for the P. C. S. M., in the Provident Life and Trust Building, Phila.

*Darby Meeting employed B. Clift to teach a whole year with the
exception of two weeks. (Darby Min., 7 7 1692, 54).

109 Ibid.



Evening

schools

customary



Length of
school day
in 1795:
seven hours



i88



Early Quaker Education in Pennsylvania



Student
papers, and
magazines,
etc.



rules issued at this date besides these mentioned relating to
holidays and length of the school day were the same as were
previously stated. 110 The hours named above appear to us
rather long for the small children ; arrangement seems to have
been made for them, though no statement of it is made in the
school regulations. There were, however, the schools of (i)
William Brown and (2) Sarah Lancaster, who taught children
for half days, 111 and also the Girls' School, in which Anthony
Benezet taught (1754), was mentioned as though it were to
be conducted only in the morning. 112 It is not to be under-
stood that the half day arrangement was always followed in
the case of younger children, for Sarah Lancaster taught
thirty-five children whole days "at 15 / per quarter." 113 It
seems that the amount of time for them to attend was
probably determined by the desires of their parents.

An interesting and instructive light is cast upon the inner
life of the school in Philadelphia, by some of the manuscript
collections of the very old Philadelphia families. For
instance, we learn that in the public school there were
published certain magazines, gazettes, chronicles, and so
forth, a few of them named as follows : The Examiner, The
Universal Magazine, 1774, Students' Gazette (about 1774 to
J 777)> The P. S. Gazette, Latonia, 1777 to 1778, the Public
School Gazetteer, containing the freshest advices, foreign and
domestic (a palpable imitation of the newspapers in the city
of that date), and The Students' Magazine. lu The contents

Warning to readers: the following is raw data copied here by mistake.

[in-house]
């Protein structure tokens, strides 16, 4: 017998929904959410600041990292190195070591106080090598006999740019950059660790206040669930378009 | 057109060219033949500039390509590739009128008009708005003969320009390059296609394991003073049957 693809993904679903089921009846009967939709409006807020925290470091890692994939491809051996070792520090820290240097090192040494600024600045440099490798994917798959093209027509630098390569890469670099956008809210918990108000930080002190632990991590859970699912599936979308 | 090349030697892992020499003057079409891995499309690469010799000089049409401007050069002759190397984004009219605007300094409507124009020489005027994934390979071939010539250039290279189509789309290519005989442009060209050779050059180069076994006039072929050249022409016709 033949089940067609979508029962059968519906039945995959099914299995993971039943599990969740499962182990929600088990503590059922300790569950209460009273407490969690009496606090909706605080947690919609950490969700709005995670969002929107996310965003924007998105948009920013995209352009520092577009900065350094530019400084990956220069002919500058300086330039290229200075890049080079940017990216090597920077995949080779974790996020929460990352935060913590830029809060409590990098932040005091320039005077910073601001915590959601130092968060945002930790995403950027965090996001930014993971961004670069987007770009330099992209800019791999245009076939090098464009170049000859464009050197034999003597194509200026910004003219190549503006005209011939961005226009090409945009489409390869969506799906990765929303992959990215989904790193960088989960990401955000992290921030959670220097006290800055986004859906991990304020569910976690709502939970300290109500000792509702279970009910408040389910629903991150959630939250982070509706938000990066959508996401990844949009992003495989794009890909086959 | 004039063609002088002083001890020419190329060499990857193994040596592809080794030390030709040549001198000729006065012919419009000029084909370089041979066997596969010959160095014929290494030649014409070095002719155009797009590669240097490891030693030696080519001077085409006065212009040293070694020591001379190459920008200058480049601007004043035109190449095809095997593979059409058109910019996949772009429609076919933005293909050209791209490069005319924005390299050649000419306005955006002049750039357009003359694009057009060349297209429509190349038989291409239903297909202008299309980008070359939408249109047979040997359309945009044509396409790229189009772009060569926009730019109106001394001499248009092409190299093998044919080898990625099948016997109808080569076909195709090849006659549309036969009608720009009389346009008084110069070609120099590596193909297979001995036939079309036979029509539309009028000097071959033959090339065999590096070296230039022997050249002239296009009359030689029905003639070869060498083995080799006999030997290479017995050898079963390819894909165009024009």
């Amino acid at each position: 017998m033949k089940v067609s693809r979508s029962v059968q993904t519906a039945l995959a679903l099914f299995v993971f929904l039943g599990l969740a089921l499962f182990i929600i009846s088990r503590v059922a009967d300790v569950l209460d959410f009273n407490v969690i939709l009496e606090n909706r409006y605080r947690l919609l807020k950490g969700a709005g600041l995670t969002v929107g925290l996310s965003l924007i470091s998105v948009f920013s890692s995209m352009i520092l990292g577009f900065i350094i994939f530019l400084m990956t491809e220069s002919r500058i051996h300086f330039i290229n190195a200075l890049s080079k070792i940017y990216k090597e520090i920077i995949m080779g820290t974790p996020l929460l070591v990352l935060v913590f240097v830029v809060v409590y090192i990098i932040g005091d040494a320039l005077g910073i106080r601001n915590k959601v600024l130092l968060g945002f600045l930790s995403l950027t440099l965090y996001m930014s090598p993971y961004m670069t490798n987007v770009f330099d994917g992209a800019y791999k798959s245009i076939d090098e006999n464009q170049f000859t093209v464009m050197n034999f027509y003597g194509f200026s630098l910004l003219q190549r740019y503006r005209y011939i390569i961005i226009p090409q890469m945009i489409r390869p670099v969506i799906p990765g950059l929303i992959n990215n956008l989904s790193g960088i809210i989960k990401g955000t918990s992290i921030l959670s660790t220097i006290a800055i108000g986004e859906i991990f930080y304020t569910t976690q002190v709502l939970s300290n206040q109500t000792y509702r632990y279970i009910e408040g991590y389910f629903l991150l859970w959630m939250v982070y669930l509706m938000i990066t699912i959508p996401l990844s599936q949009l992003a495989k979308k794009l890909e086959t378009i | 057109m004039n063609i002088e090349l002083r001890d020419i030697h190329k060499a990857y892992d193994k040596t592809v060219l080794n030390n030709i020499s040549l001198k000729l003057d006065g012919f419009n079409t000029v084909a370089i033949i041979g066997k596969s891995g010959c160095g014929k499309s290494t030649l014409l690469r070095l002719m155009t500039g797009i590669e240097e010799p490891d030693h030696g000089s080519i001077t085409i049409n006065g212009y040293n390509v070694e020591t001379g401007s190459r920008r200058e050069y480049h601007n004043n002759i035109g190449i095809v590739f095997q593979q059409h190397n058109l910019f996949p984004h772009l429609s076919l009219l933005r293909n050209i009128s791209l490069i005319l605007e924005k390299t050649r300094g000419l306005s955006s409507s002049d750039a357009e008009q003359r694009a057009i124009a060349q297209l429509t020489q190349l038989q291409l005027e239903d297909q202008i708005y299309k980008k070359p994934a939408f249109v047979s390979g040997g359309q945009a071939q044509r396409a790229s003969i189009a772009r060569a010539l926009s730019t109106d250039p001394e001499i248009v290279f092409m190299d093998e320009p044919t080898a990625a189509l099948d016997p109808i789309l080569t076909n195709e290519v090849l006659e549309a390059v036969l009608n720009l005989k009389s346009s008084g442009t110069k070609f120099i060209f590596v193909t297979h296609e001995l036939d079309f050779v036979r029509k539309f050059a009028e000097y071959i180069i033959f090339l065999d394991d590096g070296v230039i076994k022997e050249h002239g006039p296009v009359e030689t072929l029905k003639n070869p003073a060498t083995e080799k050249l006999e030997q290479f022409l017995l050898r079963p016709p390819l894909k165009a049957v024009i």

of all of them were no doubt very interesting to the boys and
girls at the time of their publication, and are so even now, and
at times give light on topics of importance. It may perhaps
interest the reader to see some of the entries. We find the
following which gives a clew to the book used for instruction
in grammar.



""Seepage i83f.

m Min. Phila. Mo. Mtg., I 30 1784, 123 ff.
112 P. C. S. M., I, 117.

113 Min. Phila. Mo. Mtg., I 301784, 123 ff.

114 Some copies and volumes of these illustrious news sheets are found
in the Norris Ms. Collection.



School Support, Organization and Curriculum 189



Was lost on Wednesday in The Public School Rudiman's Gram-
mar newly bound Whoever has found the same and will bring it to me
. . . . shall receive i sheet of paper reward.

S. FISHER. 1 "

Another of interest bewails the departure of Thomas Lloyd
from school to go into Lancaster County.

This worthy Gentleman, was admitted aboat a 12 month ago
into the society of freeholders, since which time he has been a very dis-
tinguished member of our community and a firm supporter of our institu-
tions. He has been twice elected Clerk of the Supreme Court and twice
raised to the dignity of President of the Honorable House of Assembly,
which offices together with Treasurer he filled with most unblemished
reputation and unshaked fidelity. His character in the literary world
is sufficiently established by many genuine productions of judgment and
humor. His affable disposition, his engaging address and behavior
endear him to all that had the happiness of his acquaintance and render
his departure a cause of great regret. 116

Another brief notice indicates that the Quaker preferment
for plain dress was also made to prevail in the schoolroom.

From a certain expression which lately drop'd from one of the over-
seers, we would have the greatest reason to believe that Mr. Webster's
gay appearance is rather disagreeable. 117

Some supervision of the work on the part of over-
seers and school committees seems to have been at all times
expected, though attention hardly needs be called to it
after the presentation of so many reports made by commit-
tees, in the chapters relating to the establishment of schools